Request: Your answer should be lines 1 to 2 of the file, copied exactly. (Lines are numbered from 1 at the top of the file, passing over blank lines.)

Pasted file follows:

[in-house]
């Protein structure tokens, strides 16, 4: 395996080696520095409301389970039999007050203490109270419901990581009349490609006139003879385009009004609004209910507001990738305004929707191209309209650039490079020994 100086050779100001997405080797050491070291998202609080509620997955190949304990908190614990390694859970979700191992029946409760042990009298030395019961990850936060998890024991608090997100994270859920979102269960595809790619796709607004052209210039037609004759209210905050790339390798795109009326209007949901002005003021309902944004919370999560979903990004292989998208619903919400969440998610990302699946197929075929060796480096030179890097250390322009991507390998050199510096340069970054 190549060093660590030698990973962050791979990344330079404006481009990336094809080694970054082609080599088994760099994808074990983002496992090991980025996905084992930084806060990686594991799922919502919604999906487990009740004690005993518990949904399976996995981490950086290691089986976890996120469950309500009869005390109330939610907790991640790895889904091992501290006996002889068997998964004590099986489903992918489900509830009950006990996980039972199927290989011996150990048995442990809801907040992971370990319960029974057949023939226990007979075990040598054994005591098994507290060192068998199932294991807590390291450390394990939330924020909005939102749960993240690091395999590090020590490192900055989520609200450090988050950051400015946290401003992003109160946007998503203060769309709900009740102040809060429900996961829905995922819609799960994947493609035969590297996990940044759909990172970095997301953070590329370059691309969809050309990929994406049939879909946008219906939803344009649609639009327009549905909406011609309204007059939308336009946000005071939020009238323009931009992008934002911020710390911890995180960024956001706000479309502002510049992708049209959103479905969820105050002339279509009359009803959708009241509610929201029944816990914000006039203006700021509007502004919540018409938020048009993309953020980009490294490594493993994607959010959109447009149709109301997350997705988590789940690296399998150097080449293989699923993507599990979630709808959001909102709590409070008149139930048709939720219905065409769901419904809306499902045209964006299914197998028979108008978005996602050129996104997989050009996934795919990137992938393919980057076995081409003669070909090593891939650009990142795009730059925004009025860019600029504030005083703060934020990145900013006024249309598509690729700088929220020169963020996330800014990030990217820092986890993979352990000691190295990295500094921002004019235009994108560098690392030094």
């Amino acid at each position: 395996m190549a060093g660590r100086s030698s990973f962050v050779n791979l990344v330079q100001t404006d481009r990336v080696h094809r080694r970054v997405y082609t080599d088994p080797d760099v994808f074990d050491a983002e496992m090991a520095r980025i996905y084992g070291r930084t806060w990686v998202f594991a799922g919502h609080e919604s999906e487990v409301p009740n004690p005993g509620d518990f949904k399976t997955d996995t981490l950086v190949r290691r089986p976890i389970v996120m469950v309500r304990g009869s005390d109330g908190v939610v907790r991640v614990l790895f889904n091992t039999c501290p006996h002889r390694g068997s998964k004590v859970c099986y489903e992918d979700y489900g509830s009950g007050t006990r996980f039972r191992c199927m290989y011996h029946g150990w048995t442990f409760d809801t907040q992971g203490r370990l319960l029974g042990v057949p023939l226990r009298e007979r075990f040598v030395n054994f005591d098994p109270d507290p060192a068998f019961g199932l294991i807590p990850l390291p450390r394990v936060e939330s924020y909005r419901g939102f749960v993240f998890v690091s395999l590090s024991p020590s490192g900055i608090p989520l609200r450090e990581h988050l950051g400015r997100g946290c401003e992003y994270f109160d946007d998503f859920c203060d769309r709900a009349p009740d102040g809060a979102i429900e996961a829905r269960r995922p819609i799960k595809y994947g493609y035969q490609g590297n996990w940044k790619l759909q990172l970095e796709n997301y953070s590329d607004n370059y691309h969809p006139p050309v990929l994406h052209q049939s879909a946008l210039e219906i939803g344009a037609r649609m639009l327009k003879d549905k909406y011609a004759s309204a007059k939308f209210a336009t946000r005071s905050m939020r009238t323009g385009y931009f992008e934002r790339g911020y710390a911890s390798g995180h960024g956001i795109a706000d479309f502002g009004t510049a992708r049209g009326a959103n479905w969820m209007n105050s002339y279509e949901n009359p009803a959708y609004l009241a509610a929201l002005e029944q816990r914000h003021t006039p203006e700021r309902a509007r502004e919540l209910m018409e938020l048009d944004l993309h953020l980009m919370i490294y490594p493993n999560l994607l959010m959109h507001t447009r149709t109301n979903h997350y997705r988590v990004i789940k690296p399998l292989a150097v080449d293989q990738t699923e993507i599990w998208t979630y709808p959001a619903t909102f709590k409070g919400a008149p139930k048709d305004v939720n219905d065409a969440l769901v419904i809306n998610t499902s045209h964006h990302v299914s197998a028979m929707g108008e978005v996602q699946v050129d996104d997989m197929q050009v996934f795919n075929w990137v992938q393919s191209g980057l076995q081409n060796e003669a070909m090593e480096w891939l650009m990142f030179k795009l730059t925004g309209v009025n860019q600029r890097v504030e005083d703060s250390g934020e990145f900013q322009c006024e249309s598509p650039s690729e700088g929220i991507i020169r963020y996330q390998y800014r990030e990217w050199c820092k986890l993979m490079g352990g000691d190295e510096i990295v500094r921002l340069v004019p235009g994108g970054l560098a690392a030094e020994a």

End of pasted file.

[in-house]
């Protein structure tokens, strides 16, 4: 395996080696520095409301389970039999007050203490109270419901990581009349490609006139003879385009009004609004209910507001990738305004929707191209309209650039490079020994 100086050779100001997405080797050491070291998202609080509620997955190949304990908190614990390694859970979700191992029946409760042990009298030395019961990850936060998890024991608090997100994270859920979102269960595809790619796709607004052209210039037609004759209210905050790339390798795109009326209007949901002005003021309902944004919370999560979903990004292989998208619903919400969440998610990302699946197929075929060796480096030179890097250390322009991507390998050199510096340069970054 190549060093660590030698990973962050791979990344330079404006481009990336094809080694970054082609080599088994760099994808074990983002496992090991980025996905084992930084806060990686594991799922919502919604999906487990009740004690005993518990949904399976996995981490950086290691089986976890996120469950309500009869005390109330939610907790991640790895889904091992501290006996002889068997998964004590099986489903992918489900509830009950006990996980039972199927290989011996150990048995442990809801907040992971370990319960029974057949023939226990007979075990040598054994005591098994507290060192068998199932294991807590390291450390394990939330924020909005939102749960993240690091395999590090020590490192900055989520609200450090988050950051400015946290401003992003109160946007998503203060769309709900009740102040809060429900996961829905995922819609799960994947493609035969590297996990940044759909990172970095997301953070590329370059691309969809050309990929994406049939879909946008219906939803344009649609639009327009549905909406011609309204007059939308336009946000005071939020009238323009931009992008934002911020710390911890995180960024956001706000479309502002510049992708049209959103479905969820105050002339279509009359009803959708009241509610929201029944816990914000006039203006700021509007502004919540018409938020048009993309953020980009490294490594493993994607959010959109447009149709109301997350997705988590789940690296399998150097080449293989699923993507599990979630709808959001909102709590409070008149139930048709939720219905065409769901419904809306499902045209964006299914197998028979108008978005996602050129996104997989050009996934795919990137992938393919980057076995081409003669070909090593891939650009990142795009730059925004009025860019600029504030005083703060934020990145900013006024249309598509690729700088929220020169963020996330800014990030990217820092986890993979352990000691190295990295500094921002004019235009994108560098690392030094």